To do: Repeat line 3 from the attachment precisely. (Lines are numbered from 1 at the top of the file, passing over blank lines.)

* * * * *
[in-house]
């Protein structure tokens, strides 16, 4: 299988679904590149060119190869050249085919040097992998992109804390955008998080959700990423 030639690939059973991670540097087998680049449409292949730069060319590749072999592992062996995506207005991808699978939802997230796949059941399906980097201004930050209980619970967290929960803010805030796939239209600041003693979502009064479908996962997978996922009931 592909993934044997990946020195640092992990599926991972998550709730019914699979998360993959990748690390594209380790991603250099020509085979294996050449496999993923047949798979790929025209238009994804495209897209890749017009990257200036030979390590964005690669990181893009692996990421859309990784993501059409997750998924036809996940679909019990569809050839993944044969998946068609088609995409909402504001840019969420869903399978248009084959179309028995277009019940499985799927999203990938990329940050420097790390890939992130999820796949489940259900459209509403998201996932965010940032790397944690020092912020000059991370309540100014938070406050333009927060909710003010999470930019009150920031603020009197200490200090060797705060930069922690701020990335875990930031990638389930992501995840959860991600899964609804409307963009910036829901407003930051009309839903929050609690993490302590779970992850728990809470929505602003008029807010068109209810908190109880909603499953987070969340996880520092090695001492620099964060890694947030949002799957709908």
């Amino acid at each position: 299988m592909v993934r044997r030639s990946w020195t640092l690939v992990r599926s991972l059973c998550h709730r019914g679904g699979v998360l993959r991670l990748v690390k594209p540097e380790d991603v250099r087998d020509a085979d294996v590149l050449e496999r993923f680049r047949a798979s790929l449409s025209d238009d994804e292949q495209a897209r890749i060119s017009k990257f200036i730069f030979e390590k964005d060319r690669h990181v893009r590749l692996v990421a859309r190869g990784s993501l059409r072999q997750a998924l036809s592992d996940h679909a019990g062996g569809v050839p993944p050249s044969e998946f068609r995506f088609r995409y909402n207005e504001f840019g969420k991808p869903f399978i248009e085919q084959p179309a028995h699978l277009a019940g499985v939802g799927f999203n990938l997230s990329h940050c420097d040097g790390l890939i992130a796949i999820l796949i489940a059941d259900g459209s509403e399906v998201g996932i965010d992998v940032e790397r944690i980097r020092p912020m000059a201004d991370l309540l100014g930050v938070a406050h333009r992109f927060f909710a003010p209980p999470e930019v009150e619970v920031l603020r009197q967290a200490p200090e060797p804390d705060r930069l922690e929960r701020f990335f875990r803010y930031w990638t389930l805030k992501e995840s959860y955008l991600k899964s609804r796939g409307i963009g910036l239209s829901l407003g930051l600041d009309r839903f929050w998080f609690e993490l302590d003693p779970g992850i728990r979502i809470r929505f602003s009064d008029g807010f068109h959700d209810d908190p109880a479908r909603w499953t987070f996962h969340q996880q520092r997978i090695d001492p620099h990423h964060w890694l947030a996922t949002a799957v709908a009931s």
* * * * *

């Amino acid at each position: 299988m592909v993934r044997r030639s990946w020195t640092l690939v992990r599926s991972l059973c998550h709730r019914g679904g699979v998360l993959r991670l990748v690390k594209p540097e380790d991603v250099r087998d020509a085979d294996v590149l050449e496999r993923f680049r047949a798979s790929l449409s025209d238009d994804e292949q495209a897209r890749i060119s017009k990257f200036i730069f030979e390590k964005d060319r690669h990181v893009r590749l692996v990421a859309r190869g990784s993501l059409r072999q997750a998924l036809s592992d996940h679909a019990g062996g569809v050839p993944p050249s044969e998946f068609r995506f088609r995409y909402n207005e504001f840019g969420k991808p869903f399978i248009e085919q084959p179309a028995h699978l277009a019940g499985v939802g799927f999203n990938l997230s990329h940050c420097d040097g790390l890939i992130a796949i999820l796949i489940a059941d259900g459209s509403e399906v998201g996932i965010d992998v940032e790397r944690i980097r020092p912020m000059a201004d991370l309540l100014g930050v938070a406050h333009r992109f927060f909710a003010p209980p999470e930019v009150e619970v920031l603020r009197q967290a200490p200090e060797p804390d705060r930069l922690e929960r701020f990335f875990r803010y930031w990638t389930l805030k992501e995840s959860y955008l991600k899964s609804r796939g409307i963009g910036l239209s829901l407003g930051l600041d009309r839903f929050w998080f609690e993490l302590d003693p779970g992850i728990r979502i809470r929505f602003s009064d008029g807010f068109h959700d209810d908190p109880a479908r909603w499953t987070f996962h969340q996880q520092r997978i090695d001492p620099h990423h964060w890694l947030a996922t949002a799957v709908a009931s």